In the modern era one of the primary markers of national identity, the very stuff of blood and belonging, is language. There has been a tendency to project modern readings—or misreadings—of language onto earlier times; however, recent scholarship has suggested that the early modern linguistic world was in fact much more variegated.
Telling the Story: The Encounter and the Reformation
“Re-Narrating Jewish and Christian Relations: Early Modern Germany through the Lens of Environmental History”
A Voyage to the Bottom of the Earth, 1581-84: Spain’s Ill-Fated Attempt to Colonize Patagonia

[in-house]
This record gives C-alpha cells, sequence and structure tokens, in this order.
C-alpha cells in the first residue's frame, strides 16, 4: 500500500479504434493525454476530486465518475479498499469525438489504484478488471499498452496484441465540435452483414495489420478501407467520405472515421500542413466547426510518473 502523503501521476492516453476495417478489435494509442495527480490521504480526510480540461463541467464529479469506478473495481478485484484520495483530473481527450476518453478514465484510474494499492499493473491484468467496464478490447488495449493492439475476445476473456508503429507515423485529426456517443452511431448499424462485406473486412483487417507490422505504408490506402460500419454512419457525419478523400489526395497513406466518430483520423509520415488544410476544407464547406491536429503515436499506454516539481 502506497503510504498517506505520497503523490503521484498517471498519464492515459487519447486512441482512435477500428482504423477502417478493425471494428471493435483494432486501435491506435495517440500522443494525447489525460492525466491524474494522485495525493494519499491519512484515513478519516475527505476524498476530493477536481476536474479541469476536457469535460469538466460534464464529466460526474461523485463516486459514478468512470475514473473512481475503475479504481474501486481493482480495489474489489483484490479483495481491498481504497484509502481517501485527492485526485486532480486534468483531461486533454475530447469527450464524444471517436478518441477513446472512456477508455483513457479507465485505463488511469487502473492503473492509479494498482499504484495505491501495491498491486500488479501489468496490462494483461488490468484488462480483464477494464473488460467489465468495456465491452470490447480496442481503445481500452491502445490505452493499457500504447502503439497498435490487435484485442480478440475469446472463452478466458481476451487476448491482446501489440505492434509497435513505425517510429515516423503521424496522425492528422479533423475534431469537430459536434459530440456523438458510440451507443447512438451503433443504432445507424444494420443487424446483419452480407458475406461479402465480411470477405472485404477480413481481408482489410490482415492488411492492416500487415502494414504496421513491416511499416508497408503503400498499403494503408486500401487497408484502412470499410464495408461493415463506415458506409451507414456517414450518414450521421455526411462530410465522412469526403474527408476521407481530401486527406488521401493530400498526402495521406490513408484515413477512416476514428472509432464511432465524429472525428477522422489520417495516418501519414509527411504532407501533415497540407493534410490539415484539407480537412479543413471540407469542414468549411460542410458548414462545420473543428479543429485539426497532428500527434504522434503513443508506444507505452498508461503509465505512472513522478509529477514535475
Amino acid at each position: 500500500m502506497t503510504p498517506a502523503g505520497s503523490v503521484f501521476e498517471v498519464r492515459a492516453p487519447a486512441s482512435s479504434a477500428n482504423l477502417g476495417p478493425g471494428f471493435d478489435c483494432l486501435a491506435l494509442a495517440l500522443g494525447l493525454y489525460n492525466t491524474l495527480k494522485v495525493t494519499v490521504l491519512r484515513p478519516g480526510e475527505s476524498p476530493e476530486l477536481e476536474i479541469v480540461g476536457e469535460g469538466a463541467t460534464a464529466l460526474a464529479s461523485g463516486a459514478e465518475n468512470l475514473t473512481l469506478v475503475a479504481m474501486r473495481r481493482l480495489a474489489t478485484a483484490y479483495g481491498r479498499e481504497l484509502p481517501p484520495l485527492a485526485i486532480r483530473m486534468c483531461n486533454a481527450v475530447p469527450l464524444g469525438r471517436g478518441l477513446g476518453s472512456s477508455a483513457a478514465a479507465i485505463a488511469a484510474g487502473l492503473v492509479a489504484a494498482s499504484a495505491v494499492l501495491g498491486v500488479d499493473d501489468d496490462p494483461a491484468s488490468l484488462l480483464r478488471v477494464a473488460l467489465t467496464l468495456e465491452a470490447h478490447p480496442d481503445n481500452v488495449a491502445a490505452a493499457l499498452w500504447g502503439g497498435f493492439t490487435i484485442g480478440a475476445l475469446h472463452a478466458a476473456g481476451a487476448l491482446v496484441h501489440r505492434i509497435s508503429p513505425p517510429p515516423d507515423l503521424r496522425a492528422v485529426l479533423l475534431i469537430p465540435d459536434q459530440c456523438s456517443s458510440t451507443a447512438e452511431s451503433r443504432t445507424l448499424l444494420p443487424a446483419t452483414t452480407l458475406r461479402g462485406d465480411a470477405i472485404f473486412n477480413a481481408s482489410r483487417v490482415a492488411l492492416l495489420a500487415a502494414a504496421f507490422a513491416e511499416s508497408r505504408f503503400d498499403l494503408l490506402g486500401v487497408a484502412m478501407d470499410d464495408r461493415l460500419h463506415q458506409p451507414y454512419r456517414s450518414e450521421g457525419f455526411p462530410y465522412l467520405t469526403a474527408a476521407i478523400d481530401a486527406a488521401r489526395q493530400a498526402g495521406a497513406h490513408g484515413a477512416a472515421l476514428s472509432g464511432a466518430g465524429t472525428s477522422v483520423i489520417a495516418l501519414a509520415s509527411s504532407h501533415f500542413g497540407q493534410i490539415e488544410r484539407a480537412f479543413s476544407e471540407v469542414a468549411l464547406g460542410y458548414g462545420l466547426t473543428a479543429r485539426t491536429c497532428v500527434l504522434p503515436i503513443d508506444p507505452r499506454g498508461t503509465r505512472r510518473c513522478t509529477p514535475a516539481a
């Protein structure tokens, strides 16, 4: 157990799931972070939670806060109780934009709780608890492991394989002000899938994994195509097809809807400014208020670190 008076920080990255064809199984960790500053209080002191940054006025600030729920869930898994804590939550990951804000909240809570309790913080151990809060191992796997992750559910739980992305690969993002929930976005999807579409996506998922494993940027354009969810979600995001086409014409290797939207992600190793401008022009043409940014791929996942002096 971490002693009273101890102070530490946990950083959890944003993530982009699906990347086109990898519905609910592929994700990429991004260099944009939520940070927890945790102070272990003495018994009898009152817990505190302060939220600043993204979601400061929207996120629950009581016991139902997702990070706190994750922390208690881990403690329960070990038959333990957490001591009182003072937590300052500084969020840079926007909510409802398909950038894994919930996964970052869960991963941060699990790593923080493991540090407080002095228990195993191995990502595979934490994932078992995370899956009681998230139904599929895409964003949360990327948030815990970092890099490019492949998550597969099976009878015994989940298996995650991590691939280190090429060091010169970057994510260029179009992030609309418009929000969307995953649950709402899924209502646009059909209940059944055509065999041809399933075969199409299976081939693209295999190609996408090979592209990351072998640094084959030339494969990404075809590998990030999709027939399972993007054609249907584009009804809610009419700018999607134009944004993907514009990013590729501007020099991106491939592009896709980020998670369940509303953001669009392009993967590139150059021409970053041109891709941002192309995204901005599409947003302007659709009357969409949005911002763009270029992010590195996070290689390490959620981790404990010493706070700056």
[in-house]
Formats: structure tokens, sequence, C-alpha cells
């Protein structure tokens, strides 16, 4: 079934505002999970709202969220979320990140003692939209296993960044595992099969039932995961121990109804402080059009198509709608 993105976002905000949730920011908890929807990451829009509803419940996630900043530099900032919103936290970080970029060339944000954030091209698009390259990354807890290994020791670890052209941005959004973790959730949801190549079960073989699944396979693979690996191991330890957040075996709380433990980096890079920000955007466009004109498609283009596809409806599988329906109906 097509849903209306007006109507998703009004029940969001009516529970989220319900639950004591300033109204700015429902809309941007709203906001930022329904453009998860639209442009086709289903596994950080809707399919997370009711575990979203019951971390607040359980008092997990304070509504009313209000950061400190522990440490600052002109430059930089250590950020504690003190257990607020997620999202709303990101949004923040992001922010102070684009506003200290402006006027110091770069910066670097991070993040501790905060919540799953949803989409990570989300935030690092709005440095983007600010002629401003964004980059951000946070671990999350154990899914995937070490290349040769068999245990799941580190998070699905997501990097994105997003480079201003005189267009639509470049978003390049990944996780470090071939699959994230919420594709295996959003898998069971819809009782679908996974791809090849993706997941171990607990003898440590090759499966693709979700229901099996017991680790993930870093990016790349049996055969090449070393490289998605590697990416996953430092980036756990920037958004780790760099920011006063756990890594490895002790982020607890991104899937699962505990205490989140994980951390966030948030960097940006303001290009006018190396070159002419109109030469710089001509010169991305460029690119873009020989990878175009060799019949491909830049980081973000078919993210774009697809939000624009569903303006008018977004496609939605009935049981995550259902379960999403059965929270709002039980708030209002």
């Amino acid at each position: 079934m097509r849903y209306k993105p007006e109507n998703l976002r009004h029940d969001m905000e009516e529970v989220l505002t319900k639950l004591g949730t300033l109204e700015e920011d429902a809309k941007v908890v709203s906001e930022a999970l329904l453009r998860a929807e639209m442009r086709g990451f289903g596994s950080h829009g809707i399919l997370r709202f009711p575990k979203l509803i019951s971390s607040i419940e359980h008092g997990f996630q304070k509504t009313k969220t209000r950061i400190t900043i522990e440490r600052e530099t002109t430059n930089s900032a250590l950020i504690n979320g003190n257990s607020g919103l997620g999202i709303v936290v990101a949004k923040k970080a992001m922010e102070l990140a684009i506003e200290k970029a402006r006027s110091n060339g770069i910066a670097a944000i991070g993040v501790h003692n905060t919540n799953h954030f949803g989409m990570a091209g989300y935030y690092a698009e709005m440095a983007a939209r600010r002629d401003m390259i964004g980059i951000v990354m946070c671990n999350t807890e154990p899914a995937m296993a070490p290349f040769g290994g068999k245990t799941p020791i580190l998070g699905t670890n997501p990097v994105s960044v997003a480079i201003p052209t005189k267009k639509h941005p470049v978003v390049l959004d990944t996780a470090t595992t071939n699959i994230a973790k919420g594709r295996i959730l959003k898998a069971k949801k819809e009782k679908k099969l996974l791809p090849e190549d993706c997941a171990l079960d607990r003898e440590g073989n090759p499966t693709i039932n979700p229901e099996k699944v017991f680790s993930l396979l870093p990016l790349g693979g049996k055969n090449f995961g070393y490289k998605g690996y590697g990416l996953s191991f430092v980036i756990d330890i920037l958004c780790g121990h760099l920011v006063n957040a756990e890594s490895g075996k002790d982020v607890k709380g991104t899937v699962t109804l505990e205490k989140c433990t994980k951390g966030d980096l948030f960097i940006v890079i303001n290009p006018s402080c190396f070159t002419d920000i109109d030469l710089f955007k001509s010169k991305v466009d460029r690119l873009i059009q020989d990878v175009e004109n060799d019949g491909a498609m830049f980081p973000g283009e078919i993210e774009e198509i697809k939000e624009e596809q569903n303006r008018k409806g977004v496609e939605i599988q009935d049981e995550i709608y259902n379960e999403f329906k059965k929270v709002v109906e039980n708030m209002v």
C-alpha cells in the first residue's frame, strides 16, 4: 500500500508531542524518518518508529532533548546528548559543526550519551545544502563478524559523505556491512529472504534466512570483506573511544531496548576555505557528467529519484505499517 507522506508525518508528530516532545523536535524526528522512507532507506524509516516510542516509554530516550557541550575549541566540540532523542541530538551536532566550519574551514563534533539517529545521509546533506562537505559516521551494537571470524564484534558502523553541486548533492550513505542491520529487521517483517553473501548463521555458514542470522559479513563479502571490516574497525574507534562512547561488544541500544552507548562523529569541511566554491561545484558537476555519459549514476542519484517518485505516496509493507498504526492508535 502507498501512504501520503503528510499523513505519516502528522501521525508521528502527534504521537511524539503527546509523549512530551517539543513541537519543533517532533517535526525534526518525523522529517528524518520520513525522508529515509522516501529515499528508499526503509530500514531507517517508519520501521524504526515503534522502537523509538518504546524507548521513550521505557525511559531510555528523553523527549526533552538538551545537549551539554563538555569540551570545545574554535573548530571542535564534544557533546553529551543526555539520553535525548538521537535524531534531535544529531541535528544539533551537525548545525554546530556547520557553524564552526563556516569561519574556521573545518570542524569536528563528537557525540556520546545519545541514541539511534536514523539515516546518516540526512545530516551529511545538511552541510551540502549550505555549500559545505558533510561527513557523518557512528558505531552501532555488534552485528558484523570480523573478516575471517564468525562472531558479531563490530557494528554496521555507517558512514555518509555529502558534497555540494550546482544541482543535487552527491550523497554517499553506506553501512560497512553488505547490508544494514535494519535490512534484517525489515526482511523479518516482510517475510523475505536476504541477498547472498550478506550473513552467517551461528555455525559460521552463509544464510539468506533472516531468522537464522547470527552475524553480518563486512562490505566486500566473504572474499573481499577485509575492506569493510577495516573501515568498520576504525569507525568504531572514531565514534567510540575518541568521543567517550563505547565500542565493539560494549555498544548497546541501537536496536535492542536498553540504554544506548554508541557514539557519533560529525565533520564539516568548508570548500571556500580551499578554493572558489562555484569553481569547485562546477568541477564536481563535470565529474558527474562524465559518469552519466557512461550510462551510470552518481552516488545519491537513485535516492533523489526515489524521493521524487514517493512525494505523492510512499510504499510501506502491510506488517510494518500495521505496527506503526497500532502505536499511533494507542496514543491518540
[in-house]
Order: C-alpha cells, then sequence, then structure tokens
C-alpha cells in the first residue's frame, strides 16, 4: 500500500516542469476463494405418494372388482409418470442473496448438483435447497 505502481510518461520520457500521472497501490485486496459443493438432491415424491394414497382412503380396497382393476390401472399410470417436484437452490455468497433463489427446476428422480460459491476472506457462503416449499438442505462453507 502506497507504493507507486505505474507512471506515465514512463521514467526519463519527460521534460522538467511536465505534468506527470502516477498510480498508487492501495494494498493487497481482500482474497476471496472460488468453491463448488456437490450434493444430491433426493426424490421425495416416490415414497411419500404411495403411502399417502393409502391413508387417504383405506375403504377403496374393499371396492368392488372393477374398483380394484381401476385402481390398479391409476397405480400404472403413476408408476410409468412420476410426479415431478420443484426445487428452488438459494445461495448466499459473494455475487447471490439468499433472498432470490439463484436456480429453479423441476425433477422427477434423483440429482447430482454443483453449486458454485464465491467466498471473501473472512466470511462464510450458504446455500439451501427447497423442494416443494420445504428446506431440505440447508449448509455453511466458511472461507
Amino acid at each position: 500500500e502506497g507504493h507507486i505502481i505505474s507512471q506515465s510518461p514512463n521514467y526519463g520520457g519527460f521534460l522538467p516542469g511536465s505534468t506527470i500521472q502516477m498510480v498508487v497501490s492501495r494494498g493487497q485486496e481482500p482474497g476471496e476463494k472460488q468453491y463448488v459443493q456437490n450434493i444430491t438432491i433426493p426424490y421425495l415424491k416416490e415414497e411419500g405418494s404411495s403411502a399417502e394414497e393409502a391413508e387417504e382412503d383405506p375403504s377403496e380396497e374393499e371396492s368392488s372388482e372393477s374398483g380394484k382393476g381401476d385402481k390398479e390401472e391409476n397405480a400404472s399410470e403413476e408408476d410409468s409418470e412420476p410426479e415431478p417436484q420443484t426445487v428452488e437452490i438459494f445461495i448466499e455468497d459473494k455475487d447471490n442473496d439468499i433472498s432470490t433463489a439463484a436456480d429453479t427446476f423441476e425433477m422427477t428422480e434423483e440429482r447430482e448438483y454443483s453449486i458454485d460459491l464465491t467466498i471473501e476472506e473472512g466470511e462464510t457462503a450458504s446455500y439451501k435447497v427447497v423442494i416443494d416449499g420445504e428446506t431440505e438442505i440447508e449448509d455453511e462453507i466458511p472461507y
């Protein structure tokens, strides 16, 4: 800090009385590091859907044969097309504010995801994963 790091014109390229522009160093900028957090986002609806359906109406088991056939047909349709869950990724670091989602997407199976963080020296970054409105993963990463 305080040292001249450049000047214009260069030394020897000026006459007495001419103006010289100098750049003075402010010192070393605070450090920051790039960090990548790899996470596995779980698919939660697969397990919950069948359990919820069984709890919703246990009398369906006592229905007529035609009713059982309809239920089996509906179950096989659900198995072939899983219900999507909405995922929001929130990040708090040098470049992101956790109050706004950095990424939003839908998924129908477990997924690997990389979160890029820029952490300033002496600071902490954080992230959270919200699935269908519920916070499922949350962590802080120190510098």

Carla Rahn Phillips, University of Minnesota
Richard Hooker and the Authority of Moderation
Ethan Shagan, University of California, Berkeley
Terrorism and Counter-Terrorism in Cromwellian Ireland, 1641-1660
Learn more about the Center for Renaissance Studies’ Lectures in Early Modern History.
Time, Space, and the Nation in the Reconsideration of the Contact Period of Early American History, 1550-1680
Trevor Burnard, University of Warwick
(now at University of Melbourne)
Everything Old Is New Again: European Discovery and the Projects of the Society of Antiquaries, 1572-1609
David Shields, University of South Carolina